Ice and Cold Water Safety
State Fire Marshal Offers Ice Safety Tips
Don't Skate on Thin Ice
Here in New England ice and cold water safety is an important issue each winter when too many residents are injured from exposure to cold water. Skaters and ice fishermen fall through the ice; boaters and canoeists overturn their crafts. Hikers and explorers sometimes lose their way and have to camp out overnight in harsh weather conditions. Unleashed pets run onto the ice and people chase after them. Since four boys fell through thin ice and drowned at once in the Merrimack River in December 2002, the Public Education Unit and the S.A.F.E. Program have worked hard to educate children and adults about the dangers of ice and cold water.
Cold Water Dangers
Cold water is any water below 70 degrees Fahrenheit.
Cold water robs the body of heat 25-30 times faster than air.
Safety experts estimate that half of all drowning victims die from the fatal effects of hypothermia, not from water in the lungs.
What To Do If Someone Falls Through Ice
- Reach-Throw-Go . If a companion falls through the ice and you are unable to reach that person from shore, throw them something (rope, jumper cables, tree branch, etc.). If this does not work, go for help before you also become a victim. Get medical assistance for the victim immediately.
If you fall in, try not to panic. Turn toward the direction you came from. Place your hands and arms on the unbroken surface, working forward by kicking your feet. Once out, remain lying on the ice (do not stand) and roll away from the hole. Crawl back to your tracks, keeping your weight distributed until you return to solid ice.
What is Hypothermia?
Hypothermia is severe lowering of the body's internal temperature. This occurs when the body loses more heat that it can produce, which prevents the heart and lungs from functioning properly. Hypothermia is caused when the body is exposed to cold, chilling winds or by getting wet. Hypothermia can happen on land or in water and progresses quickly.
Symptoms of Hypothermia:
Absentmindedness or confusion
Lack of coordination and weakness
Difficulty speaking or slurred speech
Semi-consciousness or unconsciousness
To Prevent Hypothermia:
Wear layers of warm clothing.
Protect your head and hands from the elements by wearing winter hats and gloves/mittens.
Keep as dry as possible.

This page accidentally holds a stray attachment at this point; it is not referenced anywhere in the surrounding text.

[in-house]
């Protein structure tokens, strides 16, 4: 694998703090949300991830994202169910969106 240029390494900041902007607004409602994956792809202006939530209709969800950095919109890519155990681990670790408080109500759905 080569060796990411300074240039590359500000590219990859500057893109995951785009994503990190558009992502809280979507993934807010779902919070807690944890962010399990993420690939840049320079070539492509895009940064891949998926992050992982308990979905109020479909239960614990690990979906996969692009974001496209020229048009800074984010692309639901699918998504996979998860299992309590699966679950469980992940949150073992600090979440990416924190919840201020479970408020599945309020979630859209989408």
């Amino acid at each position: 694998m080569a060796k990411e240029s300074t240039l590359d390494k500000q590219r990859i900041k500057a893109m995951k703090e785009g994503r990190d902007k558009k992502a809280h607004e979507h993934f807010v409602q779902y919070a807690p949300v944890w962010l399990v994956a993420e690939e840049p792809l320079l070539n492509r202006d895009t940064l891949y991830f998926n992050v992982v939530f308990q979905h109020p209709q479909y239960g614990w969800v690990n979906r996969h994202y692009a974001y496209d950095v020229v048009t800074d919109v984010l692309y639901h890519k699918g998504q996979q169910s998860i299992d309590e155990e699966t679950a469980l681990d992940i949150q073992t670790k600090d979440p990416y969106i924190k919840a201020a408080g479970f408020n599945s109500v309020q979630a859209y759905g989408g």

Always wear a personal floatation device (PFD) when around cold water.
Carry matches in a waterproof container.
How to Help Someone with Hypothermia:
First call for medical help immediately!
If the situation is safe for you to do so, remove the person from the cold water or cold air.
Remove wet clothing.
Keep the victim as dry as possible.
Wrap the victim in blankets or in a sleeping bag.
Build a fire to warm the victim.
Give the victim warm fluids to drink (no alcohol or caffeinated drinks).
Seat the victim in a warm shower or warm bath with the arms and legs of the victim out of the water. This allows the core of the body to warm first.
How Thick Is "Safe" Ice?
Ice on moving water in rivers, streams and brooks are never safe. The thickness of ice on ponds and lakes depends upon water currents or springs, depth and natural objects such as tree stumps or rocks. Daily changes in temperature cause the ice to expand and contract, which affects its strength. Because of these factors, no one can declare the ice to be absolutely "safe".
Ice Safety Tips from MEMA
Never go onto the ice alone. A friend may be able to rescue you or go for help if you fall through the ice.
Always keep your pets on a leash. If a pet falls through the ice do not attempt to rescue your pet, go for help.
New ice is usually stronger than old ice. As the ice ages, the bond between the crystals decays, making it weaker, even if melting has not occurred.
Beware of ice covered with snow. Snow can insulate ice and keep it strong, but can also insulate it to keep it from freezing. Snow can also hide cracks, weak, or open ice.
Slush is a danger sign, indicating that ice is no longer freezing from the bottom and can be weak or deteriorating.
Ice formed over flowing water (rivers or lakes containing a large number of springs) is generally 15% weaker.
Ice seldom freezes or thaws at a uniform rate. It can be one foot thick in one spot and be only one inch thick 10 feet away.